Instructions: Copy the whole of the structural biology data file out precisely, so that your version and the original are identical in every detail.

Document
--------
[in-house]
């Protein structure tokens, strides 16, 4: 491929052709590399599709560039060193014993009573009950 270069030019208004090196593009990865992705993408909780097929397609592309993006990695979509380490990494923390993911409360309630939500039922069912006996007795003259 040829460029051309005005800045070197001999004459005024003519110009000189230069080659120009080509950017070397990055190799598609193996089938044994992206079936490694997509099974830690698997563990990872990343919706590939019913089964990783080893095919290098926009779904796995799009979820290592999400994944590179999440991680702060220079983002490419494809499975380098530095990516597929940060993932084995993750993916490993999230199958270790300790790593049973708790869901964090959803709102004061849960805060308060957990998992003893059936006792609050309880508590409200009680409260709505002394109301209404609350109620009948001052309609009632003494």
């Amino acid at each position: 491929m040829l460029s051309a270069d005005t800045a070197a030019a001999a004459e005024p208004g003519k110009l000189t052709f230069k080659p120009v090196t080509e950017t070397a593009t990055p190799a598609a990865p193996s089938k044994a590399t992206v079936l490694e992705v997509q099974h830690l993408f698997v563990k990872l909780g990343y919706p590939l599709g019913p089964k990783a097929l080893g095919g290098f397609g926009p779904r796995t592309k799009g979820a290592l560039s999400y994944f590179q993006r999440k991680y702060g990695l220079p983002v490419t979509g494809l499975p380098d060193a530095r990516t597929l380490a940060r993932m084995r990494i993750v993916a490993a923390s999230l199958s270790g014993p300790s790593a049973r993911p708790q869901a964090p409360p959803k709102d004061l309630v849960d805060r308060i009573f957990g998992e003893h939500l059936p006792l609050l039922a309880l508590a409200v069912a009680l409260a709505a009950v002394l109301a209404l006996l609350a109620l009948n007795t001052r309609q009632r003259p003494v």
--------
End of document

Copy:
[in-house]
């Protein structure tokens, strides 16, 4: 491929052709590399599709560039060193014993009573009950 270069030019208004090196593009990865992705993408909780097929397609592309993006990695979509380490990494923390993911409360309630939500039922069912006996007795003259 040829460029051309005005800045070197001999004459005024003519110009000189230069080659120009080509950017070397990055190799598609193996089938044994992206079936490694997509099974830690698997563990990872990343919706590939019913089964990783080893095919290098926009779904796995799009979820290592999400994944590179999440991680702060220079983002490419494809499975380098530095990516597929940060993932084995993750993916490993999230199958270790300790790593049973708790869901964090959803709102004061849960805060308060957990998992003893059936006792609050309880508590409200009680409260709505002394109301209404609350109620009948001052309609009632003494």
């Amino acid at each position: 491929m040829l460029s051309a270069d005005t800045a070197a030019a001999a004459e005024p208004g003519k110009l000189t052709f230069k080659p120009v090196t080509e950017t070397a593009t990055p190799a598609a990865p193996s089938k044994a590399t992206v079936l490694e992705v997509q099974h830690l993408f698997v563990k990872l909780g990343y919706p590939l599709g019913p089964k990783a097929l080893g095919g290098f397609g926009p779904r796995t592309k799009g979820a290592l560039s999400y994944f590179q993006r999440k991680y702060g990695l220079p983002v490419t979509g494809l499975p380098d060193a530095r990516t597929l380490a940060r993932m084995r990494i993750v993916a490993a923390s999230l199958s270790g014993p300790s790593a049973r993911p708790q869901a964090p409360p959803k709102d004061l309630v849960d805060r308060i009573f957990g998992e003893h939500l059936p006792l609050l039922a309880l508590a409200v069912a009680l409260a709505a009950v002394l109301a209404l006996l609350a109620l009948n007795t001052r309609q009632r003259p003494v």